New Boat a Breath of Fresh Air in Virus-battered Industry

The Yomiuri Shimbun
The Azuma yakatabune boat sails off the Odaiba Marine Park in Minato Ward, Tokyo.

A new type of vessel has emerged in the yakatabune pleasure boat industry, which has been hit hard by the novel coronavirus pandemic.

Amitatsu, a boat tour operating company in Edogawa Ward, Tokyo, established in 1916, launched a pink yakatabune boat dubbed “Azuma” last November.

Conventional yakatabune boats typically feature Japanese-style roofs and tatami rooms, in which passengers can hold parties and dine while on board. Many of them also boast an ivory or brown exterior.

Azuma, originally built in 1992, was refurbished by Amitatsu, which repainted its hull a bright pink and added a fresh design called a “Marua pattern,” in which the first hiragana letter, a, is written within a polka-dot pattern. The Marua pattern was created by Azumaya, a leather accessory manufacturing company in Sumida Ward, Tokyo, established in 1914, taking inspiration from the surface of the Sumida River.

Azuma is equipped with a dining area where passengers can taste galette, salads, soups and sweets made by a famous pastry chef, rather than the typical cuisine served aboard yakatabune boats such as tempura and sashimi. Azuma also differs from regular yakatabune boats in that it operates during the day, whereas the latter are usually run at night.

“Yakatabune boats are said to have gotten their start during the Heian era [794-1192] as a form of recreation for women who served the Imperial court,” said Namiko Takahashi, Amitatsu’s proprietress. “This is a concept that was conceived long before the coronavirus crisis and we wanted to return to yakatabune’s roots and have people outside of our conventional clientele ride with us. We took on this new challenge thinking that now was the best time.”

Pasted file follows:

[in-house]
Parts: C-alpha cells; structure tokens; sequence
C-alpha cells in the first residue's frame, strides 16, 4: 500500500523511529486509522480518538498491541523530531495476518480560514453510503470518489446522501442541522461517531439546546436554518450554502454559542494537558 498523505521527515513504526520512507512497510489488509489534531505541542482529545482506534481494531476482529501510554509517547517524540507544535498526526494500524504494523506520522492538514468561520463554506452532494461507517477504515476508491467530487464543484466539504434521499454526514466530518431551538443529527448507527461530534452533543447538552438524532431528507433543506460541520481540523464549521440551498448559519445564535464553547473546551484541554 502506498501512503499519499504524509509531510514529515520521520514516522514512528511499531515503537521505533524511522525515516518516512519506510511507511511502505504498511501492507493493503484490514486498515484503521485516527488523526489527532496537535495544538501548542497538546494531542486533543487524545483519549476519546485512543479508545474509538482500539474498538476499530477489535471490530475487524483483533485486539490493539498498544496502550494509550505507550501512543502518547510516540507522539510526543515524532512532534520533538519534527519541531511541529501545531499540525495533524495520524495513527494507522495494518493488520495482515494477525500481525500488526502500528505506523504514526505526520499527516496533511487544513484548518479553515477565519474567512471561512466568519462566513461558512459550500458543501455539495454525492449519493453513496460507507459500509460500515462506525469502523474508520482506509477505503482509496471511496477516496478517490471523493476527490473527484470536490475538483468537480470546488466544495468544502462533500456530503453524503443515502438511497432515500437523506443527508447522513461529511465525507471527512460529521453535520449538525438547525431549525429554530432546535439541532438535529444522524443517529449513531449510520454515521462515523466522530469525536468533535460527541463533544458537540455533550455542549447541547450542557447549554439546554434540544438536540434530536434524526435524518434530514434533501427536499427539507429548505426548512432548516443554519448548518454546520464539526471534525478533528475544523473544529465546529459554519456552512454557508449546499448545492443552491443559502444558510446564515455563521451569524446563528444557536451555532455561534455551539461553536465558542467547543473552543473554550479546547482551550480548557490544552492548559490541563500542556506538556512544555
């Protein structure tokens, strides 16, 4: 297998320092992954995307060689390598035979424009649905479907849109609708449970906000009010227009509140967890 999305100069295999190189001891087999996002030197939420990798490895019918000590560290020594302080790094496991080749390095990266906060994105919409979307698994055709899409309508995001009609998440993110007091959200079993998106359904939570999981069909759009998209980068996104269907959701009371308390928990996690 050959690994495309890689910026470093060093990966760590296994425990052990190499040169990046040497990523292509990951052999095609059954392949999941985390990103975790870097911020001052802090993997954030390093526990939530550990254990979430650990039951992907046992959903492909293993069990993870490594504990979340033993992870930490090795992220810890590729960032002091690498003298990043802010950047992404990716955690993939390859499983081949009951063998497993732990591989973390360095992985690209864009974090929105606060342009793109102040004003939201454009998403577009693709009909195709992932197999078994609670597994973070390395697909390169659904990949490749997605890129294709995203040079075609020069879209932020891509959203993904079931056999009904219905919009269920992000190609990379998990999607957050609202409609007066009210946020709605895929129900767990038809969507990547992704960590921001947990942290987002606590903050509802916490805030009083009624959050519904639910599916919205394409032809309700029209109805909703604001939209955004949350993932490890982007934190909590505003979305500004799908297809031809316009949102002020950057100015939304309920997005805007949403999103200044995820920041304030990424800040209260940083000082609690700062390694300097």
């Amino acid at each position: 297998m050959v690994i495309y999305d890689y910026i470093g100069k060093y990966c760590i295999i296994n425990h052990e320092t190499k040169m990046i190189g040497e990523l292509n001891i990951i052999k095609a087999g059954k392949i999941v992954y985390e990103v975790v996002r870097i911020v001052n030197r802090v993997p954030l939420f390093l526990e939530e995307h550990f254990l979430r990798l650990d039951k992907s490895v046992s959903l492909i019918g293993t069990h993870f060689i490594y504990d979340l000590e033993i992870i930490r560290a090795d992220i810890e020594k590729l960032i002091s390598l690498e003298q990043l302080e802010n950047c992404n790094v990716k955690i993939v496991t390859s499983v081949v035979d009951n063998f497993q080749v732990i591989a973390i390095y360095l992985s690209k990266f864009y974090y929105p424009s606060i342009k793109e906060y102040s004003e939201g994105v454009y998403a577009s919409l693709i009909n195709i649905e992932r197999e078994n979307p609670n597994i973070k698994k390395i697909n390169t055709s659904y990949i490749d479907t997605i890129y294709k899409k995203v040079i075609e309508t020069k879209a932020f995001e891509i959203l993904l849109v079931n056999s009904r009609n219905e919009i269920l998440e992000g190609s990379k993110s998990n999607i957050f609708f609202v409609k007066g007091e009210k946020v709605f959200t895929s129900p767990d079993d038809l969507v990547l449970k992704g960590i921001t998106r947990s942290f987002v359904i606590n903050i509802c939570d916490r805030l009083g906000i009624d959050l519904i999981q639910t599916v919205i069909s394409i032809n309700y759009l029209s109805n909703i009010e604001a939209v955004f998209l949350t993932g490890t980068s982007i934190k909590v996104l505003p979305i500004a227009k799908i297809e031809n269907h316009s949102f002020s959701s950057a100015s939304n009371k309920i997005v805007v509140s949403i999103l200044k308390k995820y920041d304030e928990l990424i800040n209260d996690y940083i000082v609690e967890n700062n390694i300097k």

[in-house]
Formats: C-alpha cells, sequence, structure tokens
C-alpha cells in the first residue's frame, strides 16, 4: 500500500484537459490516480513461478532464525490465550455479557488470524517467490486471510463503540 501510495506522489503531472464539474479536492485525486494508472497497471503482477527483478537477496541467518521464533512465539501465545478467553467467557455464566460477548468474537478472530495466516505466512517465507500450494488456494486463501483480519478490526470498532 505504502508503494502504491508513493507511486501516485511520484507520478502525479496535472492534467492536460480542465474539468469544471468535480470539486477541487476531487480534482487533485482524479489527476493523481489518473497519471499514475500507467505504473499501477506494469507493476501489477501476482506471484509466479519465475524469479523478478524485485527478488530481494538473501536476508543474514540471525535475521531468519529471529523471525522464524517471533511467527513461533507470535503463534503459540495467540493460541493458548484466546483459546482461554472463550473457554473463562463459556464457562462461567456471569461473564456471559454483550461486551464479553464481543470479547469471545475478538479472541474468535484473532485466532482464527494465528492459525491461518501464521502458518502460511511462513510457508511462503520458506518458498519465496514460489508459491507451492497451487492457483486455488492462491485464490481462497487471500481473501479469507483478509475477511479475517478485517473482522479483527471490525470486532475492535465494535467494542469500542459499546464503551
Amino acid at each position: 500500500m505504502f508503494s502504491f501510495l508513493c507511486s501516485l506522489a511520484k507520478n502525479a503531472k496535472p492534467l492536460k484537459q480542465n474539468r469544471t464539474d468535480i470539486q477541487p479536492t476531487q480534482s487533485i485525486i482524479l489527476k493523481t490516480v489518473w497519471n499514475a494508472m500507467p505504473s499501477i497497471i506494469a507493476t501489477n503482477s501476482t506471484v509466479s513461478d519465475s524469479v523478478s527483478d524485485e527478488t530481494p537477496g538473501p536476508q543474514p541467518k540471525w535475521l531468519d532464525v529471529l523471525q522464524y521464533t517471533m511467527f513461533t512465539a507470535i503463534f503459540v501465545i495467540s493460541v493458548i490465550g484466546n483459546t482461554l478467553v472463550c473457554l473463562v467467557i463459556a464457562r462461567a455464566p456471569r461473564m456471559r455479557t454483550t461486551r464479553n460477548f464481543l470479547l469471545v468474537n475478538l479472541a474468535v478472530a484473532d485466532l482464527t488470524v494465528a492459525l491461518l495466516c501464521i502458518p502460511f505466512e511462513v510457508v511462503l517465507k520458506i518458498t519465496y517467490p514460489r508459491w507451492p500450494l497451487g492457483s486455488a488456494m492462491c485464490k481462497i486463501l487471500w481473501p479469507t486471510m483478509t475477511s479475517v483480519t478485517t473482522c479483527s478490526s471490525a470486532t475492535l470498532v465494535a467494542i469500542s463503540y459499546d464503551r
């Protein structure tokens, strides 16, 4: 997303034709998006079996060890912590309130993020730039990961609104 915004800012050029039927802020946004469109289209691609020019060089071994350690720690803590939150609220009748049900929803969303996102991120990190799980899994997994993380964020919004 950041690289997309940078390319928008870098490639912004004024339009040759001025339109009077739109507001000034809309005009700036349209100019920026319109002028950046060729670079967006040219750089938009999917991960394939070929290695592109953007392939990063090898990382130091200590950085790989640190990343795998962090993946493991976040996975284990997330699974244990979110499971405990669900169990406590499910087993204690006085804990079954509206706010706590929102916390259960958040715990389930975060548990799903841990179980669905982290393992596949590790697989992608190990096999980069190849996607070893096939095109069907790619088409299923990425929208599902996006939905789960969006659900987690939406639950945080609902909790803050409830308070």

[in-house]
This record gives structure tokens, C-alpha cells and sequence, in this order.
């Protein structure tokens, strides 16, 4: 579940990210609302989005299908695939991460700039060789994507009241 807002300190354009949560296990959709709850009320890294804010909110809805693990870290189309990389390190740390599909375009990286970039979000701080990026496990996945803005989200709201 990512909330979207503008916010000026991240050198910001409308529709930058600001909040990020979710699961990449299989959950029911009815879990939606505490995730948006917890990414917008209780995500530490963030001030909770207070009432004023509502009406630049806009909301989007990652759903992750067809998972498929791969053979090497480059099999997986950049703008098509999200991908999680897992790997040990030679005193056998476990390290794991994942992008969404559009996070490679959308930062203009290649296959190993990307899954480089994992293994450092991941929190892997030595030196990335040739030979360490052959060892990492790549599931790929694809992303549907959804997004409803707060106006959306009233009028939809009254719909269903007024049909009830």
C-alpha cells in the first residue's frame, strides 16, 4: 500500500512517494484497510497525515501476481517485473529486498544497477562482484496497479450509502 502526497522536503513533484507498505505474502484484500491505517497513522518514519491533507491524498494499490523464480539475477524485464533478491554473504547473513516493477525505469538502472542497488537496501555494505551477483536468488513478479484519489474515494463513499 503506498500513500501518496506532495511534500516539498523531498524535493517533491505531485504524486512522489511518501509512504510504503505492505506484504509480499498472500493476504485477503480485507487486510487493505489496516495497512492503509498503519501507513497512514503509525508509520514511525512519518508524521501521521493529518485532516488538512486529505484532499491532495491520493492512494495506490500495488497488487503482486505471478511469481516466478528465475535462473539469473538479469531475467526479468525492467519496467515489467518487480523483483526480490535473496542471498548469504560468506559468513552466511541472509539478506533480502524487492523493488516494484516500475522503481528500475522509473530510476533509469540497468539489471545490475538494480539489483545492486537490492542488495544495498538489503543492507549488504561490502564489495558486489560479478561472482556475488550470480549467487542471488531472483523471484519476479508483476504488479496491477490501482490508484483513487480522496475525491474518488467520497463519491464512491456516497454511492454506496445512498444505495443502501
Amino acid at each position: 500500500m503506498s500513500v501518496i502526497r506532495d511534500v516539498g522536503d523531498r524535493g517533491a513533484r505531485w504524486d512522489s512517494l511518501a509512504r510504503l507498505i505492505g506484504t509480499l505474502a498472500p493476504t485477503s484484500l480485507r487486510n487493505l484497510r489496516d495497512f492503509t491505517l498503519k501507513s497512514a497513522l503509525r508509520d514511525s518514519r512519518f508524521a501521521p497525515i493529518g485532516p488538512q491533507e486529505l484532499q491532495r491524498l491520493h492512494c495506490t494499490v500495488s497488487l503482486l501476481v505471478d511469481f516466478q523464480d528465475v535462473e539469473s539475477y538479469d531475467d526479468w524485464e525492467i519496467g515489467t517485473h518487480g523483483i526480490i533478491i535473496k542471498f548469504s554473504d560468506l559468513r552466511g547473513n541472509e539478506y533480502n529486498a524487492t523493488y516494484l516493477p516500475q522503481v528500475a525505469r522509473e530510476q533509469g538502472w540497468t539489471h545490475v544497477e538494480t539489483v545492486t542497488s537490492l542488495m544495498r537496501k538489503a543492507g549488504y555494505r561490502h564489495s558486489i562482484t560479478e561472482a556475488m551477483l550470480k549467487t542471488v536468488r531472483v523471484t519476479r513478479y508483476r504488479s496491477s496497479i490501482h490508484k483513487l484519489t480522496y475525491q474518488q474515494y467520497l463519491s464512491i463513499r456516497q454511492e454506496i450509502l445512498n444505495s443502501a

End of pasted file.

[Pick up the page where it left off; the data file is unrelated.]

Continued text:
“We may be able to overcome the coronavirus crisis through working with a positive attitude,” she added.

“[This boat] has a very stylish feel to it that was different to another yakatabune boat I rode one night,” said a company employee from Tsukuba, Ibaraki Prefecture, who joined an Azuma tour with her daughter. “As the boat tour took place during the day, I was able to see the outdoor views well. And because the inside of the boat was also bright, I could better enjoy the beautifully served lunch and dessert.”

The Azuma boat tour, which takes about two hours, runs about twice a week, mainly during the weekend. The fee is ¥8,800 per person, including tax. Reservations can be made online or by phone. Amitatsu has taken thorough steps against coronavirus infection, such as limiting the number of passengers per tour and installing partitions on board.

The Yomiuri Shimbun
Partitions are used when necessary to prevent infections with the novel coronavirus and ensure privacy.